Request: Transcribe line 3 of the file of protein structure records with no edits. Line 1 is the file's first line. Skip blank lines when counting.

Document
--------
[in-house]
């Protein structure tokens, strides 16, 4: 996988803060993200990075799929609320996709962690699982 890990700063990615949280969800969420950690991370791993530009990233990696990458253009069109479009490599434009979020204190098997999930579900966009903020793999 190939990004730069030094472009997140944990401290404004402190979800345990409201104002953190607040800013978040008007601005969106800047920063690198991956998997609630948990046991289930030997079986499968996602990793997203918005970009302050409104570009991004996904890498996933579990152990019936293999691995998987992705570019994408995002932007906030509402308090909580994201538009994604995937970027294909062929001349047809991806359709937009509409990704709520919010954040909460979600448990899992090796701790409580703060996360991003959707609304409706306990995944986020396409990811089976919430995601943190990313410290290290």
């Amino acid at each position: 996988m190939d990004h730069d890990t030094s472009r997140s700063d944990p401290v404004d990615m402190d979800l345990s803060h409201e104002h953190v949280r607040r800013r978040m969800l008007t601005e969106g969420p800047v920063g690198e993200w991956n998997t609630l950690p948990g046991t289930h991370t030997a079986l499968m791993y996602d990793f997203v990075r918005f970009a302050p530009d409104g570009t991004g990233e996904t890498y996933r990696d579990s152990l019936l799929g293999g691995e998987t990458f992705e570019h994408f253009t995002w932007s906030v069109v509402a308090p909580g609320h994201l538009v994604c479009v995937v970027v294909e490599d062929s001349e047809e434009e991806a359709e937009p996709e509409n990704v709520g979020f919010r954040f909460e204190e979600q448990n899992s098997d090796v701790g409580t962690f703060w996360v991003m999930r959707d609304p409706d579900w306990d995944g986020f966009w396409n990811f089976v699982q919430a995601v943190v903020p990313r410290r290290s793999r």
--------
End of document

């Amino acid at each position: 996988m190939d990004h730069d890990t030094s472009r997140s700063d944990p401290v404004d990615m402190d979800l345990s803060h409201e104002h953190v949280r607040r800013r978040m969800l008007t601005e969106g969420p800047v920063g690198e993200w991956n998997t609630l950690p948990g046991t289930h991370t030997a079986l499968m791993y996602d990793f997203v990075r918005f970009a302050p530009d409104g570009t991004g990233e996904t890498y996933r990696d579990s152990l019936l799929g293999g691995e998987t990458f992705e570019h994408f253009t995002w932007s906030v069109v509402a308090p909580g609320h994201l538009v994604c479009v995937v970027v294909e490599d062929s001349e047809e434009e991806a359709e937009p996709e509409n990704v709520g979020f919010r954040f909460e204190e979600q448990n899992s098997d090796v701790g409580t962690f703060w996360v991003m999930r959707d609304p409706d579900w306990d995944g986020f966009w396409n990811f089976v699982q919430a995601v943190v903020p990313r410290r290290s793999r």